Underwood maintains his recruitment strategy is based more on fit than stars, but the Illini are stacking talent.

“I think it speaks volumes to our assistant coaches,” Underwood said. “I think it speaks volumes to the reputation of the University of Illinois and its basketball program. I think people are believing in what we’re building. They know that there’s been a lot of building and a lot of work going on. It’s nice to have people believe in us that they want to come be a part of it.

“We keep moving the ball forward and attracting good players like that. We don’t set out to recruit whether they’re top 100 or 353 like Giorgi. We recruit the best players that fit. It just so happens because of a great staff and because of a great school and great program, we’re able to land a few of them.”

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Coleman Hawkins fit what Illinois wanted in the Class of 2020 — a versatile 6-10 forward that could rebound, defend and stretch the floor offensively.

Hawkins’ family fit, too. Underwood connected with Hawkins’ dad, Rodney, who like the Illini coach also played junior college basketball in Kansas. Underwood also knows Darin Spence, who’s the women’s basketball coach at Newman University in Wichita, Kan., where Hawkins’ sister, Bailey, is a junior forward.

“It’s a basketball family,” Underwood said. Hawkins’ other two older sisters also played in college. “That’s what they talk about. They play. That’s what recreation time is for them is playing hoops. That definitely pays off. His dad was a heck of a player.”

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Illinois men’s basketball strength and conditioning coach Adam Fletcher respects what his football counterpart Lou Hernandez has accomplished since his return to the program ahead of this season. Fletcher also recognizes what he does is different.

“I’m not training them to be a football player,” Fletcher said about the Illini basketball players. “That’s ‘Body by Lou.’ That’s what he does. He does an unbelievable job, and we’ve seen that.

“I think there are teams we’ll play this year that may look bigger than us at times, but one of the things we focus on is movement. It’s very important that our guys move well, and it doesn’t limit their basketball game.”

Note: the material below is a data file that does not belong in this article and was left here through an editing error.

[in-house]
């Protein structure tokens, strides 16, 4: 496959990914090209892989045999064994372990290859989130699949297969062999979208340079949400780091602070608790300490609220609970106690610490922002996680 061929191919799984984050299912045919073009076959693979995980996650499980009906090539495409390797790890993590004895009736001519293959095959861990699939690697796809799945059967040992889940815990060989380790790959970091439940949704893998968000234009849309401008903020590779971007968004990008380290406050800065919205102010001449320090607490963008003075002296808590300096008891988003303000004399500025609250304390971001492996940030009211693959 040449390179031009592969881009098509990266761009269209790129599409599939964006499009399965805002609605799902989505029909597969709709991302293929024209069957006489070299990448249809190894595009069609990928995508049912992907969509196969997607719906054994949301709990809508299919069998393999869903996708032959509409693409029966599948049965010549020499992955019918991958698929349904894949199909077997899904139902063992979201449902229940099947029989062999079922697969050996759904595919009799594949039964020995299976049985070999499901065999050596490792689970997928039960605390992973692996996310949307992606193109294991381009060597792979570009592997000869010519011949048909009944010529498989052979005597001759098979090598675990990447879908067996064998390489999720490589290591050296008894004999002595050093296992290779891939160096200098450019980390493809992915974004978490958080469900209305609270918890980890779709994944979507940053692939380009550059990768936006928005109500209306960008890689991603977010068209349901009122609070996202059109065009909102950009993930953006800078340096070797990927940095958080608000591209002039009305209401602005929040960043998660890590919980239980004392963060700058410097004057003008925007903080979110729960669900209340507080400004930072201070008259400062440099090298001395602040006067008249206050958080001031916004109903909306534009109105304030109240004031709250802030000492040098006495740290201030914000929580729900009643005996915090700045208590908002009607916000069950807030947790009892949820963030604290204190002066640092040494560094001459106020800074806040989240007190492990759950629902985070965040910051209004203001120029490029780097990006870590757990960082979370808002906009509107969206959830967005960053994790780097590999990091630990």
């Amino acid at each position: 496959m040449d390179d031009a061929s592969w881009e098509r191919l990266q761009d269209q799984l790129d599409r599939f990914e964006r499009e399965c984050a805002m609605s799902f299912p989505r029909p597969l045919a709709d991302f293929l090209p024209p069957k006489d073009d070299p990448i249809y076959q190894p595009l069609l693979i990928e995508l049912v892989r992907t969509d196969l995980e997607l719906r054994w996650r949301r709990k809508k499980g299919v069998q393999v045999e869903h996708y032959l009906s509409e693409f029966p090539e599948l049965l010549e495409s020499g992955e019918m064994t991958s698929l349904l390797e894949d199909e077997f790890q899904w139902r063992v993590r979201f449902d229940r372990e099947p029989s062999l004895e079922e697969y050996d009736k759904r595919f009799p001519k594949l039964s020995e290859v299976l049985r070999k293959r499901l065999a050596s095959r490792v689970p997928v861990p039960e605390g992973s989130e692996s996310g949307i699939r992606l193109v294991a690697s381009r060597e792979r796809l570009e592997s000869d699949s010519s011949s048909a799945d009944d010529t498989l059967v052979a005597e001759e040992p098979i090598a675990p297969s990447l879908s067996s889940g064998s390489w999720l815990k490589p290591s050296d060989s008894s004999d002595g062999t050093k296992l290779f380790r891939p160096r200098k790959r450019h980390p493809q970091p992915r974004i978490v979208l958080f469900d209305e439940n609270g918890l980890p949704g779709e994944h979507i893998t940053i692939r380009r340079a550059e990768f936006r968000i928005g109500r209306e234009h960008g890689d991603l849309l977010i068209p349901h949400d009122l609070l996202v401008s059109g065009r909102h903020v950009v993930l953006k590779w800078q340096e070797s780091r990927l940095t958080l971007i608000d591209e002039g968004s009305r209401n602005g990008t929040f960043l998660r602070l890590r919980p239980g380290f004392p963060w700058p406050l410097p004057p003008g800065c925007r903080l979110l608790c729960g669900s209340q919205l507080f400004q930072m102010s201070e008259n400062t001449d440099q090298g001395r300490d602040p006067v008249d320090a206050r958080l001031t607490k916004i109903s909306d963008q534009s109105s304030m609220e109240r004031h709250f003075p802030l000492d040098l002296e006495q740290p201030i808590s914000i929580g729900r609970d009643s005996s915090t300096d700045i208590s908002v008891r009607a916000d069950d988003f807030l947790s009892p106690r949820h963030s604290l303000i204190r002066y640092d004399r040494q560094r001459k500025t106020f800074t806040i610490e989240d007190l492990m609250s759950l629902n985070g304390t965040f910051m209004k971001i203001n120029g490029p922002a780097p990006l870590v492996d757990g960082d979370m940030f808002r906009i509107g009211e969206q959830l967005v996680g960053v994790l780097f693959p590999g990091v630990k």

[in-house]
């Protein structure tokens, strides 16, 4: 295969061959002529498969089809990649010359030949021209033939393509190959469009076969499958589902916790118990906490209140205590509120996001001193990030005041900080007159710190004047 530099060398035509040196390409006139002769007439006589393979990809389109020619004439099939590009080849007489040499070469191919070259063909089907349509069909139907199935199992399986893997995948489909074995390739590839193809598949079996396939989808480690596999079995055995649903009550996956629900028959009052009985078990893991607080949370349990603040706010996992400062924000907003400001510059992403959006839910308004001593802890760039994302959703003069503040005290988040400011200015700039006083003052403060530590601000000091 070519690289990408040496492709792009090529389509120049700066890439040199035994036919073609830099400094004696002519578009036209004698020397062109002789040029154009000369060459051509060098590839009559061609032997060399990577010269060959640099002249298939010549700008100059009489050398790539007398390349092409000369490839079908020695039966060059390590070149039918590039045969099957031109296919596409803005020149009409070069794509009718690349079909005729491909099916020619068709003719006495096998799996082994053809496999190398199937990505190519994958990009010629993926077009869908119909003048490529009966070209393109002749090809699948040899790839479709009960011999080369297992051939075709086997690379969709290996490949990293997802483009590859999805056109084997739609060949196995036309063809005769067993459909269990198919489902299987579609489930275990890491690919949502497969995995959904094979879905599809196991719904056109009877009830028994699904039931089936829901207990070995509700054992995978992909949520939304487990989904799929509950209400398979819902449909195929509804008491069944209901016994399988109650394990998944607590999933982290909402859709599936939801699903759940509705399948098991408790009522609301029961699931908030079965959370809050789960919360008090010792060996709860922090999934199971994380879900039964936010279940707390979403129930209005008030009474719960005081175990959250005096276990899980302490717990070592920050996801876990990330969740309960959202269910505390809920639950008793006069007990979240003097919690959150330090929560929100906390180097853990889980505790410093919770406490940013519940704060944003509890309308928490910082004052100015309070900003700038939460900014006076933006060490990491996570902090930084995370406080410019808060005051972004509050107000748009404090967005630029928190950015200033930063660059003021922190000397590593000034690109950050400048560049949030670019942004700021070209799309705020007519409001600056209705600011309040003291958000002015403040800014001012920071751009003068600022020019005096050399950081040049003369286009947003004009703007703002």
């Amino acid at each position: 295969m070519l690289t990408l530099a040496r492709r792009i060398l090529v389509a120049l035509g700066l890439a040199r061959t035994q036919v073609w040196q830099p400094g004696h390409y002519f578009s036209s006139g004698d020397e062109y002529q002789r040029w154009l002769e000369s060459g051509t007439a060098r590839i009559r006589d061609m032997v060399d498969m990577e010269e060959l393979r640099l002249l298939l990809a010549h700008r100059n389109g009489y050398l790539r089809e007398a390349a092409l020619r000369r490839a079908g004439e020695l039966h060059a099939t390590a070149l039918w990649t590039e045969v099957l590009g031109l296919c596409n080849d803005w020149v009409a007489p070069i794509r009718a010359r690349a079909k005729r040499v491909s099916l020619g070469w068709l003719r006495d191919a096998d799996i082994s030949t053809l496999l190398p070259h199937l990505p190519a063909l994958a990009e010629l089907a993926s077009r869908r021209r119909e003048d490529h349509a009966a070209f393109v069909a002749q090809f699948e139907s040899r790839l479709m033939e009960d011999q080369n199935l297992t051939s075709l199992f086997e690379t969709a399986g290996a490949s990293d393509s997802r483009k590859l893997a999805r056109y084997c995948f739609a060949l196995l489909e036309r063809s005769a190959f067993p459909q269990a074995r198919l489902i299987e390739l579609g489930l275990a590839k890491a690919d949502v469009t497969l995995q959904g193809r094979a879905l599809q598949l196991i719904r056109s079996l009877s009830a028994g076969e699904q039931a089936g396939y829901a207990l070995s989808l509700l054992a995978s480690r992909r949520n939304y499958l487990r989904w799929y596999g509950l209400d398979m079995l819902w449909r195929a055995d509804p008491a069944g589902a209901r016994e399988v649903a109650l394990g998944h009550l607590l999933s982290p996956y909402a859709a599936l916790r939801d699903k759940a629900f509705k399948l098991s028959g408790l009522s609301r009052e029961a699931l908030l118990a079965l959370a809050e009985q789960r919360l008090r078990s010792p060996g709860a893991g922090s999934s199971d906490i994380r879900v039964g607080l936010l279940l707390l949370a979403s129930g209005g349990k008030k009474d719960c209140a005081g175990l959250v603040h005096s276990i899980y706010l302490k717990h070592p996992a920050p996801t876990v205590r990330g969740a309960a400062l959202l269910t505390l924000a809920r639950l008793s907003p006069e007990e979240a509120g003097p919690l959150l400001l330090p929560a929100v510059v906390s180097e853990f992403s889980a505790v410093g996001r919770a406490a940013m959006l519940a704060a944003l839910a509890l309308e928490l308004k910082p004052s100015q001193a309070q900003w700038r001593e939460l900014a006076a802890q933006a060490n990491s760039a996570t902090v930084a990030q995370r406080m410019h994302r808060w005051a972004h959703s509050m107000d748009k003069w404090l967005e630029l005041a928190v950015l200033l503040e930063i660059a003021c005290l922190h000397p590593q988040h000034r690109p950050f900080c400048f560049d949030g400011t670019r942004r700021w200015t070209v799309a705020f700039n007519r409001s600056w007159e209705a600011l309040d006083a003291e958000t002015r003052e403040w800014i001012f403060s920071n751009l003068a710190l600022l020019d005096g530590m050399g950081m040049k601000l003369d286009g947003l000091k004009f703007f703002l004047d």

Weightlifting, though, is still important and still a part of Illinois’ daily routine. Even during the season.

“It does make you more explosive,” Fletcher said. “It does make you faster. It does make you more injury resilient. Yes, there are times when guys can get too bulky. That’s something that we really address and spend a lot of time on is not allowing our guys to get to that point.”

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Fletcher has Underwood’s full support. That’s why Illinois incorporated the ShotTracker technology at both Ubben Basketball Complex and State Farm Center last season. Getting that technology all started with a conversation between strength coach and basketball coach.

“We talk about a lot of that,” Underwood said. “He explains it in a way in how it’s going to help and what it’s going to do. I cater to him. I’ll adjust my practices and my times around what he wants to do in most cases. I think that it’s that important. Anything he thinks will benefit our program, we’re going to try to help him get it.”

College/Prep Sports Reporter

Scott Richey is a reporter covering college basketball at The News-Gazette. His email is srichey@news-gazette.com, and you can follow him on Twitter (@srrichey).